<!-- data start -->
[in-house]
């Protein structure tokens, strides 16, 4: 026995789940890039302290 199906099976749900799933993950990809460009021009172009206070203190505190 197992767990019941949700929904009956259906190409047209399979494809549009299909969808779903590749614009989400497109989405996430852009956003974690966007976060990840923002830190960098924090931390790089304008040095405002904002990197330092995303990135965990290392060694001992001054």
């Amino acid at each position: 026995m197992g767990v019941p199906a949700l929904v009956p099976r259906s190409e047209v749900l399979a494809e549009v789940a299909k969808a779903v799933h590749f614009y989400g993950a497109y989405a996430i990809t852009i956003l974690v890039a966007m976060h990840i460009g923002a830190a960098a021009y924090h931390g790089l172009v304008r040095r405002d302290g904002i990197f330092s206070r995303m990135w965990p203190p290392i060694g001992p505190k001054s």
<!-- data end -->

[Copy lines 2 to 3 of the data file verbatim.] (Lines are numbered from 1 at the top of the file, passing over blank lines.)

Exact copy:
């Protein structure tokens, strides 16, 4: 026995789940890039302290 199906099976749900799933993950990809460009021009172009206070203190505190 197992767990019941949700929904009956259906190409047209399979494809549009299909969808779903590749614009989400497109989405996430852009956003974690966007976060990840923002830190960098924090931390790089304008040095405002904002990197330092995303990135965990290392060694001992001054």
């Amino acid at each position: 026995m197992g767990v019941p199906a949700l929904v009956p099976r259906s190409e047209v749900l399979a494809e549009v789940a299909k969808a779903v799933h590749f614009y989400g993950a497109y989405a996430i990809t852009i956003l974690v890039a966007m976060h990840i460009g923002a830190a960098a021009y924090h931390g790089l172009v304008r040095r405002d302290g904002i990197f330092s206070r995303m990135w965990p203190p290392i060694g001992p505190k001054s």